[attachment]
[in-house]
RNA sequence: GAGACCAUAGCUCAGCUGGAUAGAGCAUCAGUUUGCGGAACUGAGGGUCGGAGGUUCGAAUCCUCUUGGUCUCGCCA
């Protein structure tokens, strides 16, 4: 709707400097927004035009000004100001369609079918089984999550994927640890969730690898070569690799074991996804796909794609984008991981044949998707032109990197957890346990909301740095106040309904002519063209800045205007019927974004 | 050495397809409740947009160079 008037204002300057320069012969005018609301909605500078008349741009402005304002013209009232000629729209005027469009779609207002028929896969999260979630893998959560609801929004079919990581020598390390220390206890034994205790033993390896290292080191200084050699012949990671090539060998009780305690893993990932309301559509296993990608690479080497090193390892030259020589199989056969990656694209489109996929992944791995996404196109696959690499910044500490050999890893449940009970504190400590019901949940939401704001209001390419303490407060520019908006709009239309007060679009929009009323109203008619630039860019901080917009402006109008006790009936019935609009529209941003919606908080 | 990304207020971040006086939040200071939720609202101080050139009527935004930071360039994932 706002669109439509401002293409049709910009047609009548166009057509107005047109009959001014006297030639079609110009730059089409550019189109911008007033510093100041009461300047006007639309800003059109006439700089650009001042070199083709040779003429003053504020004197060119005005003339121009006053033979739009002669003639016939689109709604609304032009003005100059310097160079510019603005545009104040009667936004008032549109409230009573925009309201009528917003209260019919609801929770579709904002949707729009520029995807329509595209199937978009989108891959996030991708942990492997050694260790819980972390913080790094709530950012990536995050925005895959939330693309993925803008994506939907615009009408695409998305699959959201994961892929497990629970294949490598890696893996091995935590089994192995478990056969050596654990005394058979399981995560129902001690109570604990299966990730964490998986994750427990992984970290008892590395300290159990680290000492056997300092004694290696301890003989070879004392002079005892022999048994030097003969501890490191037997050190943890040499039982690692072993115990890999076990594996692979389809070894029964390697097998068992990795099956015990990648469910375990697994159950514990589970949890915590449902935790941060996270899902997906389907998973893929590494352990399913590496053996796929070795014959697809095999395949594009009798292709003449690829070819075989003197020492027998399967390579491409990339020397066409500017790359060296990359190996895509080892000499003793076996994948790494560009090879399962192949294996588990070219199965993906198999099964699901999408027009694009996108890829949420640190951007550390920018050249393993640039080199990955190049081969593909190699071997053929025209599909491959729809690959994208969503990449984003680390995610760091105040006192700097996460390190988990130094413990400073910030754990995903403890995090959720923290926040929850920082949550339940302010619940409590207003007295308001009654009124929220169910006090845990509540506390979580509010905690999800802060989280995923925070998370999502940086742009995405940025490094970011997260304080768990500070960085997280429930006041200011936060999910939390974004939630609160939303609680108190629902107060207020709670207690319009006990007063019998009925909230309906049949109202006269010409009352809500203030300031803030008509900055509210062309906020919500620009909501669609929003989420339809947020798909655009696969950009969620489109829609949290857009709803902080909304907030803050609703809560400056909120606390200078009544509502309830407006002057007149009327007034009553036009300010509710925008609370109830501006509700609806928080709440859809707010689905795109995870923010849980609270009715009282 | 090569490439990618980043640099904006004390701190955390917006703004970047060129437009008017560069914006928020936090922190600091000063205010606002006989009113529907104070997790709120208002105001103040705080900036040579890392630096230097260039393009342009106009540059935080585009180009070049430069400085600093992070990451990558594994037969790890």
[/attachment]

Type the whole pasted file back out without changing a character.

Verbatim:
[in-house]
RNA sequence: GAGACCAUAGCUCAGCUGGAUAGAGCAUCAGUUUGCGGAACUGAGGGUCGGAGGUUCGAAUCCUCUUGGUCUCGCCA
């Protein structure tokens, strides 16, 4: 709707400097927004035009000004100001369609079918089984999550994927640890969730690898070569690799074991996804796909794609984008991981044949998707032109990197957890346990909301740095106040309904002519063209800045205007019927974004 | 050495397809409740947009160079 008037204002300057320069012969005018609301909605500078008349741009402005304002013209009232000629729209005027469009779609207002028929896969999260979630893998959560609801929004079919990581020598390390220390206890034994205790033993390896290292080191200084050699012949990671090539060998009780305690893993990932309301559509296993990608690479080497090193390892030259020589199989056969990656694209489109996929992944791995996404196109696959690499910044500490050999890893449940009970504190400590019901949940939401704001209001390419303490407060520019908006709009239309007060679009929009009323109203008619630039860019901080917009402006109008006790009936019935609009529209941003919606908080 | 990304207020971040006086939040200071939720609202101080050139009527935004930071360039994932 706002669109439509401002293409049709910009047609009548166009057509107005047109009959001014006297030639079609110009730059089409550019189109911008007033510093100041009461300047006007639309800003059109006439700089650009001042070199083709040779003429003053504020004197060119005005003339121009006053033979739009002669003639016939689109709604609304032009003005100059310097160079510019603005545009104040009667936004008032549109409230009573925009309201009528917003209260019919609801929770579709904002949707729009520029995807329509595209199937978009989108891959996030991708942990492997050694260790819980972390913080790094709530950012990536995050925005895959939330693309993925803008994506939907615009009408695409998305699959959201994961892929497990629970294949490598890696893996091995935590089994192995478990056969050596654990005394058979399981995560129902001690109570604990299966990730964490998986994750427990992984970290008892590395300290159990680290000492056997300092004694290696301890003989070879004392002079005892022999048994030097003969501890490191037997050190943890040499039982690692072993115990890999076990594996692979389809070894029964390697097998068992990795099956015990990648469910375990697994159950514990589970949890915590449902935790941060996270899902997906389907998973893929590494352990399913590496053996796929070795014959697809095999395949594009009798292709003449690829070819075989003197020492027998399967390579491409990339020397066409500017790359060296990359190996895509080892000499003793076996994948790494560009090879399962192949294996588990070219199965993906198999099964699901999408027009694009996108890829949420640190951007550390920018050249393993640039080199990955190049081969593909190699071997053929025209599909491959729809690959994208969503990449984003680390995610760091105040006192700097996460390190988990130094413990400073910030754990995903403890995090959720923290926040929850920082949550339940302010619940409590207003007295308001009654009124929220169910006090845990509540506390979580509010905690999800802060989280995923925070998370999502940086742009995405940025490094970011997260304080768990500070960085997280429930006041200011936060999910939390974004939630609160939303609680108190629902107060207020709670207690319009006990007063019998009925909230309906049949109202006269010409009352809500203030300031803030008509900055509210062309906020919500620009909501669609929003989420339809947020798909655009696969950009969620489109829609949290857009709803902080909304907030803050609703809560400056909120606390200078009544509502309830407006002057007149009327007034009553036009300010509710925008609370109830501006509700609806928080709440859809707010689905795109995870923010849980609270009715009282 | 090569490439990618980043640099904006004390701190955390917006703004970047060129437009008017560069914006928020936090922190600091000063205010606002006989009113529907104070997790709120208002105001103040705080900036040579890392630096230097260039393009342009106009540059935080585009180009070049430069400085600093992070990451990558594994037969790890």